The 82-year-old man, called Albert, accidentally shot the two walkers when he was out hunting in woods near Bertric-Buréé in the Dordogne department of southern France.
According to regional newspaper Sud-Ouest, the hunter, who is also hard of hearing and was not wearing his hearing aid, told the court he thought he was aiming at a pheasant that had shot up out of the undergrowth.
(A pheasant: What the hunter thought he had shot)
But to his shock, what fell to the ground was no game bird, but a couple of walkers, aged in their seventies, who had been standing around 30 metres away collecting mushrooms.
One of the victims was hit in the neck and is still in a critical state in hospital almost a year after the incident. The other victim suffered a less serious wound to his right side.
A court in Perigueux, which heard the case which dates back to November 2012, banned the 82-year-old from hunting and owning a gun for five years and cancelled his hunting license. His rifle was also confiscated.
Pierre Athanaze, the head of France’s Association for the Protection of Wild Animals (ASPAS) told The Local on Friday the case was another example of why the government needs to crack down on hunting.
“It is becoming more and more dangerous for people. Over the last two years the number of accidents has shot up by 37 percent.
“While some of these accidents involve hunters, many of the victims are people totally outside the sport, like in the case in the Dordogne.
“In each of the last three years a child has been killed in a hunting accident,” Athanaze said.
ASPAS is calling on the French government to introduce certain measures to cut the number of accidents, which included 21 fatalities during the 2012/2013 hunting season.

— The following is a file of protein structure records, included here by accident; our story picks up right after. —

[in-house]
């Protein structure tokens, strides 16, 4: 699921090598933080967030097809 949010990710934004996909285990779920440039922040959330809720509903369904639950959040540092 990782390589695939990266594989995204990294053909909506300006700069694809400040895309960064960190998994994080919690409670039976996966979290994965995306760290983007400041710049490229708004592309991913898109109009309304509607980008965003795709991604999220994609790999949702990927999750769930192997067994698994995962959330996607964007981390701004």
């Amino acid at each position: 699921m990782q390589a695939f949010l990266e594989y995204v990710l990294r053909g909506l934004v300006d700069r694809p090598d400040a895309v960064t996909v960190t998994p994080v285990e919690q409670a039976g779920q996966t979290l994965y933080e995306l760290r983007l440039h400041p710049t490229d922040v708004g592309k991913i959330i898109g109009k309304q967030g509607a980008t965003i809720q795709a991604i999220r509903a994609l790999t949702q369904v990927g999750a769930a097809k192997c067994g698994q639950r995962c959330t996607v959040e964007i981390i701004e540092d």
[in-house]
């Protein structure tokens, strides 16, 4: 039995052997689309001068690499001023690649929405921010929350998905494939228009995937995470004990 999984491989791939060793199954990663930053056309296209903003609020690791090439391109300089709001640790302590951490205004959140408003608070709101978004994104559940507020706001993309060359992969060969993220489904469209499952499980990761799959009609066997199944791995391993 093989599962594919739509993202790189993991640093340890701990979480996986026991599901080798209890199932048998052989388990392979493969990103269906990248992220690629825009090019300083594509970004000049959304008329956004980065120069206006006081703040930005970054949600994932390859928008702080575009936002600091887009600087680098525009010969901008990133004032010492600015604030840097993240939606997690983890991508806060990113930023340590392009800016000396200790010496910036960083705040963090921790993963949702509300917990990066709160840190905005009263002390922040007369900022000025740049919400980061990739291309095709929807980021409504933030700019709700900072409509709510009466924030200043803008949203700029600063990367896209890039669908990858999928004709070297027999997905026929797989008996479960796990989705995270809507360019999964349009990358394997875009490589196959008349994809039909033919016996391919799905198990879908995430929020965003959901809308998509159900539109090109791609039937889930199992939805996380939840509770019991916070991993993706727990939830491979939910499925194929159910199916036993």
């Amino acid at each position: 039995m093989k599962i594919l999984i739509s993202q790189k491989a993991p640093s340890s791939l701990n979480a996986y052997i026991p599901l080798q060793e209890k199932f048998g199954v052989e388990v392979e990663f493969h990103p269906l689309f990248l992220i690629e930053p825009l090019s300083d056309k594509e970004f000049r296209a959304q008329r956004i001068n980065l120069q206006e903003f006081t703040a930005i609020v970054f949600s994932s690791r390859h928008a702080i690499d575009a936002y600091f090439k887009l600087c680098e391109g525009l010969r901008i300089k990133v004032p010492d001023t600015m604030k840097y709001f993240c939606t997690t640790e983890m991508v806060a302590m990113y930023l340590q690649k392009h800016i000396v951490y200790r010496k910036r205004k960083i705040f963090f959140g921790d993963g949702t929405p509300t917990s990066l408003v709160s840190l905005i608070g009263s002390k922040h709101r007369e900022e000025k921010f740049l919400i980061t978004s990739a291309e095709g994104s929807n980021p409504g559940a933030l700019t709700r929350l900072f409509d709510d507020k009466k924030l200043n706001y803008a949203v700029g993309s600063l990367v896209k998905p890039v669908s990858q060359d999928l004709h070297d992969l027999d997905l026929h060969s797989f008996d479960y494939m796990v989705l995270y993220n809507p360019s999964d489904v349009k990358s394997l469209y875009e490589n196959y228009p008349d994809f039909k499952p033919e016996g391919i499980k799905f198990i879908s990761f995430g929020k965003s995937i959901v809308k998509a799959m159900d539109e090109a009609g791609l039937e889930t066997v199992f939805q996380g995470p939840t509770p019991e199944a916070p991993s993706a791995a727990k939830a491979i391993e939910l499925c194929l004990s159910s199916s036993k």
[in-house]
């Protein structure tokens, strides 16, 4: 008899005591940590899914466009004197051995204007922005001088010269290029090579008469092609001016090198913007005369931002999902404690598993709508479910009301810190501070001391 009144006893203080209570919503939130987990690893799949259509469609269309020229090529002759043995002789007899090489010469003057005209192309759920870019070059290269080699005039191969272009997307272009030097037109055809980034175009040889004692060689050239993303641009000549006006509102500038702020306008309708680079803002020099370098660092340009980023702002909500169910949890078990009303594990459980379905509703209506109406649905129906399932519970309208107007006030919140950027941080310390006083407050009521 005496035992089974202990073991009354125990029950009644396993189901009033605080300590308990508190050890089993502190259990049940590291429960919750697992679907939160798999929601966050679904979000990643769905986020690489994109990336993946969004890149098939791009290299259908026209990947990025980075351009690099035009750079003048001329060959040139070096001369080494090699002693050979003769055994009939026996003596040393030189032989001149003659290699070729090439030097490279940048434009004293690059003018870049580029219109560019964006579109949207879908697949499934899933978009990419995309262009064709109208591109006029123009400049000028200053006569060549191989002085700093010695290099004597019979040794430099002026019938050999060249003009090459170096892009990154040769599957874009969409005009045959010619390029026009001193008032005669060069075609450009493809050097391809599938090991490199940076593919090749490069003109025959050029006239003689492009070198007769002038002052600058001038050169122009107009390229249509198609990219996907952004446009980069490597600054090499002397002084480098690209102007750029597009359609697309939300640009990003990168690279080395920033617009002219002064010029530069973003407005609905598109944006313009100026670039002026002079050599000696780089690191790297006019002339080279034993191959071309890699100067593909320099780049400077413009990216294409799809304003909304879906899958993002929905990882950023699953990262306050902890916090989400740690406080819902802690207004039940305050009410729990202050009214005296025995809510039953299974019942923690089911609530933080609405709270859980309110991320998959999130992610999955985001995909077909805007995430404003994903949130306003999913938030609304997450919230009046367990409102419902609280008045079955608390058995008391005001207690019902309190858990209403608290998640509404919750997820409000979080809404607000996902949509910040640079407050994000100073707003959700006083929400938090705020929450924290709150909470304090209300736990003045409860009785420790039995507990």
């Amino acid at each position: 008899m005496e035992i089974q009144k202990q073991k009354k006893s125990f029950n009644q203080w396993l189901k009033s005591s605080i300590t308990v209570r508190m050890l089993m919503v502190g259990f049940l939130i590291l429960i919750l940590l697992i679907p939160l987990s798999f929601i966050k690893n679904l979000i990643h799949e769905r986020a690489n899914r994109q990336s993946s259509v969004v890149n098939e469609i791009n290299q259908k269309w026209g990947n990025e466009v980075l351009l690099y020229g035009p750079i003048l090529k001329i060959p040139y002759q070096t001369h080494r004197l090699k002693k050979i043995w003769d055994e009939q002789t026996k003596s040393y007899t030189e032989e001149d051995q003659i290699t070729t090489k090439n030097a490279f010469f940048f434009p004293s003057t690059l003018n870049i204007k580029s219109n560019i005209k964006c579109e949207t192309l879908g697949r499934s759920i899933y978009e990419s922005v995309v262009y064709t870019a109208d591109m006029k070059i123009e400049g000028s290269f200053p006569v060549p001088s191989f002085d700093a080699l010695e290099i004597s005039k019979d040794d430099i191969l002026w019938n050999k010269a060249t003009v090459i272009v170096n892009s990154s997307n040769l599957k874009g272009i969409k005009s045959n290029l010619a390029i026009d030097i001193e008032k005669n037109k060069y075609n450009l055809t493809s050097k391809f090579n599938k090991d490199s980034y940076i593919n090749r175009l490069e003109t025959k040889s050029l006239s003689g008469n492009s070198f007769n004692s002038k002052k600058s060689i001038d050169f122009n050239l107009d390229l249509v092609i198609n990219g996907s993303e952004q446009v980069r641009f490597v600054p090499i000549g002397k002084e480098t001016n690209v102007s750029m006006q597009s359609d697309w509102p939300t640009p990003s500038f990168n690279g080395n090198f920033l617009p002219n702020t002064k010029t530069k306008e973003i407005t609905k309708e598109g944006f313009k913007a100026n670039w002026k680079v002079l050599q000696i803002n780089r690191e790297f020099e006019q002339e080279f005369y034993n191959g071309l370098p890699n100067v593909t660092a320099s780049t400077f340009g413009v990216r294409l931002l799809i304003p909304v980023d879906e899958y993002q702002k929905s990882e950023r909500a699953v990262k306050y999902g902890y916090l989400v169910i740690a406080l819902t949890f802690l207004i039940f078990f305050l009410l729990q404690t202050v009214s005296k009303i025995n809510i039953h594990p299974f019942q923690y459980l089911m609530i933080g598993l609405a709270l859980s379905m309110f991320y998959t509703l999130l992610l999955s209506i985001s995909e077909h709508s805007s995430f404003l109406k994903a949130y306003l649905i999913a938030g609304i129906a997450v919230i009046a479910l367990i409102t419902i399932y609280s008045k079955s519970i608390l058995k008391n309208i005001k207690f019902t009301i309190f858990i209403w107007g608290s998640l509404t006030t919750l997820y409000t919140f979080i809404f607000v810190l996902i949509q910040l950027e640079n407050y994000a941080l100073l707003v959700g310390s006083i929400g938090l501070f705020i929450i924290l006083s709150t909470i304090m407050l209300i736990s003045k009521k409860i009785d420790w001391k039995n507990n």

Among the steps Athanaze wants authorities to take is to ban hunting of any kind on Sundays.
“France is the only country in Europe where people can hunt everyday, which is why we are the country in Europe with the most accidents.
“Hunting needs to be stopped on Sundays, because this is the most dangerous day. There are more and more people heading out into the countryside on a Sunday, whether its walking, mountain biking or collecting mushrooms. We want an end to it,” he said.
Atanaze also pointed to the fact that many people who go hunting in France these days are elderly and are “not subject to any medical checks” to ensure they have all their wits about them and are capable of spotting the difference between a pheasant and two mushroom collectors.
“They need to introduce medical checks for hunters,” he said.
ASPAS are also demanding a change in the law whereby the organizers of hunts can be held responsible in the case of serious accidents.
“At the moment, only the person who fires the gun is responsible if there is accident. But imagine it was any other sport, the organizers would have to answer if something went wrong,” Athanaze said.
“It is scandalous that this is not the case with hunting,” he added. “These people benefit from immunity.”
France is no stranger to hunting accidents, some of them freakish, which have made headlines in recent months (see below).
In December 2012, a nine-year-old boy was seriously injured after being shot in a hunting accident in Mouchin, a rural community in the north of France near Lille.
More recently in January a French motorist was killed in what appeared to be a freakish hunting accident in the Oise department of northern France. The accident occurred when a bullet apparently fired by a hunter ricocheted off a wild boar, before travelling almost 2km across fields, through the driver’s window and eventually striking the driver in the head.